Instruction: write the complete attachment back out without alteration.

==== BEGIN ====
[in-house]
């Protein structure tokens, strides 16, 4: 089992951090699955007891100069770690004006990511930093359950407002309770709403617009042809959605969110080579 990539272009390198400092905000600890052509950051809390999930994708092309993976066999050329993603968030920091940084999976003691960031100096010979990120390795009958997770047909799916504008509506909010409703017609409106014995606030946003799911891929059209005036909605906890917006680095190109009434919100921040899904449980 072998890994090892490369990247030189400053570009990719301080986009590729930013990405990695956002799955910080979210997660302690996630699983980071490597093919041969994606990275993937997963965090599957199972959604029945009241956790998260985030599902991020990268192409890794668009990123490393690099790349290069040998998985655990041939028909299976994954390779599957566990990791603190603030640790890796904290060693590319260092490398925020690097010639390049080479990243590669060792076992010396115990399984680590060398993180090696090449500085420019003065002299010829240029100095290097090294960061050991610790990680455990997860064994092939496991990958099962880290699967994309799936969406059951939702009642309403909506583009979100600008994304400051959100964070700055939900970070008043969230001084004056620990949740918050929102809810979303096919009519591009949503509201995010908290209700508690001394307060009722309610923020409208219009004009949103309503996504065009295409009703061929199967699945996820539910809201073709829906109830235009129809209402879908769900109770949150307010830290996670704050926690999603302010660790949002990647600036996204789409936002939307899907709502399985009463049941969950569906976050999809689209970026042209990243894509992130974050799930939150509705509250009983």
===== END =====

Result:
[in-house]
């Protein structure tokens, strides 16, 4: 089992951090699955007891100069770690004006990511930093359950407002309770709403617009042809959605969110080579 990539272009390198400092905000600890052509950051809390999930994708092309993976066999050329993603968030920091940084999976003691960031100096010979990120390795009958997770047909799916504008509506909010409703017609409106014995606030946003799911891929059209005036909605906890917006680095190109009434919100921040899904449980 072998890994090892490369990247030189400053570009990719301080986009590729930013990405990695956002799955910080979210997660302690996630699983980071490597093919041969994606990275993937997963965090599957199972959604029945009241956790998260985030599902991020990268192409890794668009990123490393690099790349290069040998998985655990041939028909299976994954390779599957566990990791603190603030640790890796904290060693590319260092490398925020690097010639390049080479990243590669060792076992010396115990399984680590060398993180090696090449500085420019003065002299010829240029100095290097090294960061050991610790990680455990997860064994092939496991990958099962880290699967994309799936969406059951939702009642309403909506583009979100600008994304400051959100964070700055939900970070008043969230001084004056620990949740918050929102809810979303096919009519591009949503509201995010908290209700508690001394307060009722309610923020409208219009004009949103309503996504065009295409009703061929199967699945996820539910809201073709829906109830235009129809209402879908769900109770949150307010830290996670704050926690999603302010660790949002990647600036996204789409936002939307899907709502399985009463049941969950569906976050999809689209970026042209990243894509992130974050799930939150509705509250009983």